First the boom, then the real estate bubble and the gigantic debt, then the reckoning.
Result: millions of people on the breadline and social catastrophe.
The American State should have intervened severely to prevent the financial sector from passing on to others the debts incurred by the single mother and the Mexican immigrant, and other subprime debtors. Just as Roosevelt had done, succeeding with difficulty against the financial establishment of that time, in the 1930s. He had imposed the Glass Steagall law, which distinguished for banks the activity of deposit from that of speculation. A law that lasted for decades until 1999, then repealed by Clinton, the president who most decisively initiated globalization.
Instead, what had been done?
Trillions of dollars created out of nothing were injected with the apparent intent of healing the effects of the crisis that had already been triggered. Only on one part of the economy: the part that was deemed necessary to cure all other parts, namely the stock market.
In the end, nothing of those injections of money came to the aid of the real economy and the people overwhelmed by the crisis. The devaluation on the other hand, a consequence of the unlimited printing of the inflationary economy, never delayed to reach everyone.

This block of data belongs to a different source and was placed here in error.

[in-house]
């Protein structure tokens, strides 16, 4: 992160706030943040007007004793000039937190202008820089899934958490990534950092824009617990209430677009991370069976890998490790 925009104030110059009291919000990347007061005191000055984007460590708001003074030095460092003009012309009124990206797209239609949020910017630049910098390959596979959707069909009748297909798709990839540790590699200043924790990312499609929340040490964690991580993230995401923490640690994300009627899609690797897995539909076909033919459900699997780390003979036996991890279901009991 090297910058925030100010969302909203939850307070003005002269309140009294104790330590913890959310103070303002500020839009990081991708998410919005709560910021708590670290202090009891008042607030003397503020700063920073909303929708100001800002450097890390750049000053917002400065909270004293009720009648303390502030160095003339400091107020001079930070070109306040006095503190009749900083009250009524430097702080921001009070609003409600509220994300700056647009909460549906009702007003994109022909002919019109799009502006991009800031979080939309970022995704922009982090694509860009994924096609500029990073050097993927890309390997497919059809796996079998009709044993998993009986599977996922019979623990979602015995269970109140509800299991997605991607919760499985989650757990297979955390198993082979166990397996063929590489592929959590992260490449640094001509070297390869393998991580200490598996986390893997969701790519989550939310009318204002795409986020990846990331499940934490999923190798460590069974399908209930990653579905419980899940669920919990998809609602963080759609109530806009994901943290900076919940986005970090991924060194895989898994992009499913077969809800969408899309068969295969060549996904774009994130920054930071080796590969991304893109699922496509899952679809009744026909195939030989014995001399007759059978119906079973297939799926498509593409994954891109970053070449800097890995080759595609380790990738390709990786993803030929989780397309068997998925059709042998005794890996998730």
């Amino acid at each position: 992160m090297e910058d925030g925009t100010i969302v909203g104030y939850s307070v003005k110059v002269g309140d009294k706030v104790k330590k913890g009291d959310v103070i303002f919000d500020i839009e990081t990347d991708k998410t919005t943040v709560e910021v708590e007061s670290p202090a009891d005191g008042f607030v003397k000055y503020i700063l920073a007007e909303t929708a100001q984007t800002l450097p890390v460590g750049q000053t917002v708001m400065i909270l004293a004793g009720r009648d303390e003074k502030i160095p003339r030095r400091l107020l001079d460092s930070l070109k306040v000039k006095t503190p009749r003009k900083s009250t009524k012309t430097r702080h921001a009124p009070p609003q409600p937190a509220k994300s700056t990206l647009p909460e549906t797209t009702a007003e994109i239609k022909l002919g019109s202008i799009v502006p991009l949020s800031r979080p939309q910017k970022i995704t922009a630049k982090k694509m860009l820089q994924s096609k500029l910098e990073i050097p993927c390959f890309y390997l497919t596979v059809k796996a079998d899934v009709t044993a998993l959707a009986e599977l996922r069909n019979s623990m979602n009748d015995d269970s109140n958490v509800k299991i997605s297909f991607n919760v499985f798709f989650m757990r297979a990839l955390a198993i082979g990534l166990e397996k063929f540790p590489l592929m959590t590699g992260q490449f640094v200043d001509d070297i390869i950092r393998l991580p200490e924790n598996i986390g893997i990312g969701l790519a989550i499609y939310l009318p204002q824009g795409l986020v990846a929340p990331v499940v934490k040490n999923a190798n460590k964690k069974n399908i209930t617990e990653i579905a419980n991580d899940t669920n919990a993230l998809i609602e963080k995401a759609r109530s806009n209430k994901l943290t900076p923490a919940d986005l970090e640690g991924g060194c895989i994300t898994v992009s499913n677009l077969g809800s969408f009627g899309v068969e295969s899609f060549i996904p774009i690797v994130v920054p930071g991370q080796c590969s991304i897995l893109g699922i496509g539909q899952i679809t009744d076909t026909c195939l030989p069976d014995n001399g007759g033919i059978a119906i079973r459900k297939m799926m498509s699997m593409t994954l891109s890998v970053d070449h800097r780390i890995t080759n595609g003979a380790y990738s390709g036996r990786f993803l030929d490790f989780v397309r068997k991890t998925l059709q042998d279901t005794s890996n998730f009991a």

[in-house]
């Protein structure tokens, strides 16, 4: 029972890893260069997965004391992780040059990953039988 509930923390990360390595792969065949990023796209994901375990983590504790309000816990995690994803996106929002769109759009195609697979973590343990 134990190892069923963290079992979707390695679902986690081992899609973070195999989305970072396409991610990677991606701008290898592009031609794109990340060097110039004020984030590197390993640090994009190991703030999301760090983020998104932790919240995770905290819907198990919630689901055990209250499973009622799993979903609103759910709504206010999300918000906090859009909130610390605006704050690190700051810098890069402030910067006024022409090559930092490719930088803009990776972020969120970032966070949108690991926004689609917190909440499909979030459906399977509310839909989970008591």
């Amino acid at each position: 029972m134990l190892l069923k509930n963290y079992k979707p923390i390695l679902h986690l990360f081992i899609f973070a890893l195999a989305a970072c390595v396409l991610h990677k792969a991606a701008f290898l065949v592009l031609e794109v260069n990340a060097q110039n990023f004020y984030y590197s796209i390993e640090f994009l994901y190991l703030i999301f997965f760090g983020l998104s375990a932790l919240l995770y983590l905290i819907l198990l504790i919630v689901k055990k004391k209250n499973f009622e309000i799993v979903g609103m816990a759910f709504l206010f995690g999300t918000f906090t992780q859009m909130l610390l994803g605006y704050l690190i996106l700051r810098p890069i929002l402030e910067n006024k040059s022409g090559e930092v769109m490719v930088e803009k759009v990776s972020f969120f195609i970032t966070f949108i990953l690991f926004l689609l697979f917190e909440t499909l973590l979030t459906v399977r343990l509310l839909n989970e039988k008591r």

But there have been absolute winners. Shareholders who have become billionaires for hundreds of billions, for having invented enterprises that haven’t even produced anything for the real economy. Like Amazon, like Google.
An unprecedented disparity had started this way, lasting in time. Gigantic numbers for very few, at a time when the devastation of many, too many people left without anything was raging.
A drastic moment in history, the beginning of a new goal of distribution of wealth taken away from the people, without measure and without justice. From that time until today there have been no government interventions to re-establish a balance, or at least an attempt to protect the economy in Western policies.
There was a time when this would never have been possible. Capitalism before globalization had statesmen of a very different kind. A world that now seems ancient.
It is surprising to know that in the period between 1950 and 1963, in America, the super-rich were taxed in a way that may seem draconian: 90% for the top fraction of the wealthiest incomes.
In government were presidents who were far from being classified as socialists. There was Harry Truman, Dwight Eisenhower and John Fitzgerald Kennedy.